Linked by Thom Holwerda on Mon 14th Jan 2013 23:15 UTC, submitted by MOS6510
General Development "Programming languages are living phenomena: They're born, the lucky ones that don't die in infancy live sometimes long, fruitful lives, and then inevitably enter a period of decline. Unlike real life, the decline can last many, many years as the presence of large legacy codebases means practiced hands must tend the code for decades. The more popular the language once was, the longer this period of decline will be."
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RE[11]: Comment by RareBreed
by satsujinka on Thu 17th Jan 2013 20:57 UTC in reply to "RE[10]: Comment by RareBreed"
satsujinka
Member since:
2010-03-11

Then why does the second page of what you linked explicitly say it's not weak typing? Why does Wikipedia's page say Python is strongly typed? Why do all of c2's pages on typing say Python is strongly typed?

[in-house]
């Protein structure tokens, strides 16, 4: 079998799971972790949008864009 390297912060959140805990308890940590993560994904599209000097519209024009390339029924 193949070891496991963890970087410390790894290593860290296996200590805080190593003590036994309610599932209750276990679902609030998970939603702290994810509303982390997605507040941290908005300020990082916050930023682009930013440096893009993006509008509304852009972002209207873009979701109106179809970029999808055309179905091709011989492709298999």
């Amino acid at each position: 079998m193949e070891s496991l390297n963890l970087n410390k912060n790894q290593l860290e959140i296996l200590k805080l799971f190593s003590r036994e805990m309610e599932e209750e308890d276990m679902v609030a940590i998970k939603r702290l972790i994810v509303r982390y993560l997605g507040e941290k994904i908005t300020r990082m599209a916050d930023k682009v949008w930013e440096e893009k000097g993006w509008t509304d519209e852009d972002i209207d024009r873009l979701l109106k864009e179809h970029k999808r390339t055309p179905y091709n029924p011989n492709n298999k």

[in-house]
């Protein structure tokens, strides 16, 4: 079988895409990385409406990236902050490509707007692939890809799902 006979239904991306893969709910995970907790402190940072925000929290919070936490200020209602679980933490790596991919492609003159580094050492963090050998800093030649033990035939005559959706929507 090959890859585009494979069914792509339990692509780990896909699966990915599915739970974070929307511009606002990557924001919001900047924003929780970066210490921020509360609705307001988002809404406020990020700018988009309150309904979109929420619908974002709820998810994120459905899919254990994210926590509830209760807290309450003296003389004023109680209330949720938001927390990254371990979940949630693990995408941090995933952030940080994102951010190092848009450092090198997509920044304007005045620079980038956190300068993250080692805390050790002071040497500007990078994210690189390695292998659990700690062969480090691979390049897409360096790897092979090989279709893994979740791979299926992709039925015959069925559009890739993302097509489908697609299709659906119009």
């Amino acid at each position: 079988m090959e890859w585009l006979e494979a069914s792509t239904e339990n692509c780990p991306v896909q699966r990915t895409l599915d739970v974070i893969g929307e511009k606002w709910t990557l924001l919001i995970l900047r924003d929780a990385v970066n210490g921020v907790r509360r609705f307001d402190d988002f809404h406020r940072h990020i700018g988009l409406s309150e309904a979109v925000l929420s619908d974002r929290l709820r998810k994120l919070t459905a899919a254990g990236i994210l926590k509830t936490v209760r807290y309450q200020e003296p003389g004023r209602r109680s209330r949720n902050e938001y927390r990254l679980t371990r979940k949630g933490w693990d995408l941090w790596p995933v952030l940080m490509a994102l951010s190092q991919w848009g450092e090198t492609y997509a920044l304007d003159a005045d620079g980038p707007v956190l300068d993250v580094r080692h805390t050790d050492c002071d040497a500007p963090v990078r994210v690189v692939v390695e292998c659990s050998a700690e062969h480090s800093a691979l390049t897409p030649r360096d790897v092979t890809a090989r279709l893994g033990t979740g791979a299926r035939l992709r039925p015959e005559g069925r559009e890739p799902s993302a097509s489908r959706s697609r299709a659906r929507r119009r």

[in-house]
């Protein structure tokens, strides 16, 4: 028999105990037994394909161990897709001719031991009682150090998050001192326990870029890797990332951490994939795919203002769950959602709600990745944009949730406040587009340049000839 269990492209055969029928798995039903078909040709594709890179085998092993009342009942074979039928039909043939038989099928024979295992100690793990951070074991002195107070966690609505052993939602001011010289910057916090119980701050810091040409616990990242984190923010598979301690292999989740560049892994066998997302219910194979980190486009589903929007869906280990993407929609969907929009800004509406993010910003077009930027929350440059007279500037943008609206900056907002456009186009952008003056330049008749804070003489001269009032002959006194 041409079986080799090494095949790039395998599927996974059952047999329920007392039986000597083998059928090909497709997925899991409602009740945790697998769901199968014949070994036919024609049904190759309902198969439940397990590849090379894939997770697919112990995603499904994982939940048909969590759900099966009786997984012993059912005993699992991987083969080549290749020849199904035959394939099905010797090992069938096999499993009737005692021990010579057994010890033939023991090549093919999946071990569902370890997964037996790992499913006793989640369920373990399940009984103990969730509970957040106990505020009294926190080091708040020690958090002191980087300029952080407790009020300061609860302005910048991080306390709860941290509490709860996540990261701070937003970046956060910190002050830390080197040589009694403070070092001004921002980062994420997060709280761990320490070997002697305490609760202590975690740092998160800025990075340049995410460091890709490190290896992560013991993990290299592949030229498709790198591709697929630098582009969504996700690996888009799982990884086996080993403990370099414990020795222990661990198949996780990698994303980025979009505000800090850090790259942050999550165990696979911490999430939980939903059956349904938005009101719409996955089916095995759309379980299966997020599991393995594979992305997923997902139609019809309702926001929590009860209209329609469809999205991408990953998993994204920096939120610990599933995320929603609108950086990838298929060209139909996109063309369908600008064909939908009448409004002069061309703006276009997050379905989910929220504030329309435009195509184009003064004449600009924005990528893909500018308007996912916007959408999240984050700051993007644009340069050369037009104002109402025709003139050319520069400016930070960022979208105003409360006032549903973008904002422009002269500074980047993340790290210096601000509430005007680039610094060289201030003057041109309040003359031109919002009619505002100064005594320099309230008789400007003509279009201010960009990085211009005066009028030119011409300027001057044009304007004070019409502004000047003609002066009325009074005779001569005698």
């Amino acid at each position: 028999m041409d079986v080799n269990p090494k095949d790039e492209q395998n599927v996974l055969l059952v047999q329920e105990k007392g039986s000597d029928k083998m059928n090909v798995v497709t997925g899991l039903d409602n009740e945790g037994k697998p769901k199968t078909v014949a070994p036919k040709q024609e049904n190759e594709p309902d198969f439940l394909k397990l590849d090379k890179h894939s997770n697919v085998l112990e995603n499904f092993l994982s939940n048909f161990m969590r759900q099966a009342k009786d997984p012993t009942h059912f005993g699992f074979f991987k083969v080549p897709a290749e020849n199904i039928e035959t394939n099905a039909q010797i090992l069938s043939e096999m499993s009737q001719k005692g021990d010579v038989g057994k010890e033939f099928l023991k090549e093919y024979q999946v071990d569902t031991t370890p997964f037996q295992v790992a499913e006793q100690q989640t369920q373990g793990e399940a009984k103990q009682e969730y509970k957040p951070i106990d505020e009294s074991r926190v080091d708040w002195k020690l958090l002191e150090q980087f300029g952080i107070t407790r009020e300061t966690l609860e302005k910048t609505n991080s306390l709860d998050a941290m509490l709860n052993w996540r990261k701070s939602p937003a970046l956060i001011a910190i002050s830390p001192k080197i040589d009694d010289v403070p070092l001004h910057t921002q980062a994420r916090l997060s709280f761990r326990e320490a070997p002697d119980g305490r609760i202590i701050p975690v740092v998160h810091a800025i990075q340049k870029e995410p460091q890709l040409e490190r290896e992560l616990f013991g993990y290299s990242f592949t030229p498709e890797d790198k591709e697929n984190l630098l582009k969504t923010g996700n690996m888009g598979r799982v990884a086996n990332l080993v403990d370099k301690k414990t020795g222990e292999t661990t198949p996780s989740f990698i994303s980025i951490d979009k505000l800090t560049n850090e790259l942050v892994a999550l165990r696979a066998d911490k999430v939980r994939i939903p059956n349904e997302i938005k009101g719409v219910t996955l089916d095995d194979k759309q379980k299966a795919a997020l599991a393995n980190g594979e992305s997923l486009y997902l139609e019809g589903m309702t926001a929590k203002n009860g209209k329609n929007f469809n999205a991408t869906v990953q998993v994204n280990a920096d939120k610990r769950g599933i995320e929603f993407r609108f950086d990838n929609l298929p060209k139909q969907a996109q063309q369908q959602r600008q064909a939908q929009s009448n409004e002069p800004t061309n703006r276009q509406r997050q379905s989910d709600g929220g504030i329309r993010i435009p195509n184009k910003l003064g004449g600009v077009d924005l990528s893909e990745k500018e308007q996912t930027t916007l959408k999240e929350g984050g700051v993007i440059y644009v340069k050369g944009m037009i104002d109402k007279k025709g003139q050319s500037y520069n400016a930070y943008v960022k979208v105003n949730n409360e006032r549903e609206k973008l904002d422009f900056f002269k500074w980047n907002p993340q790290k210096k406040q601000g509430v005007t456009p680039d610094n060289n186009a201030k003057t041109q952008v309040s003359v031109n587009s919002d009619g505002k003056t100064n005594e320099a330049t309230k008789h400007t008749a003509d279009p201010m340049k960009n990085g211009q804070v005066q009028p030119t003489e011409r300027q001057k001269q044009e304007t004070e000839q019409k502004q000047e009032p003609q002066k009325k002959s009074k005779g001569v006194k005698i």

No, I'm afraid you're wrong. Python is strongly typed. It's just checked at runtime.

How would most type systems fail to classify a cat properly?

data FurType = Short | Long | Medium
data Color = Black | Orange | White | Tabby | ...
data Cat = Cat { hungry :: Bool, fur :: FurType, color :: Color, ... }

mycat = Cat True Short Black ...

It isn't that cat's are hard to design a strong model for. It's that there's no point in doing it because it's irrelevant. The following is just as sufficient for this.

(True,"short","black",...)

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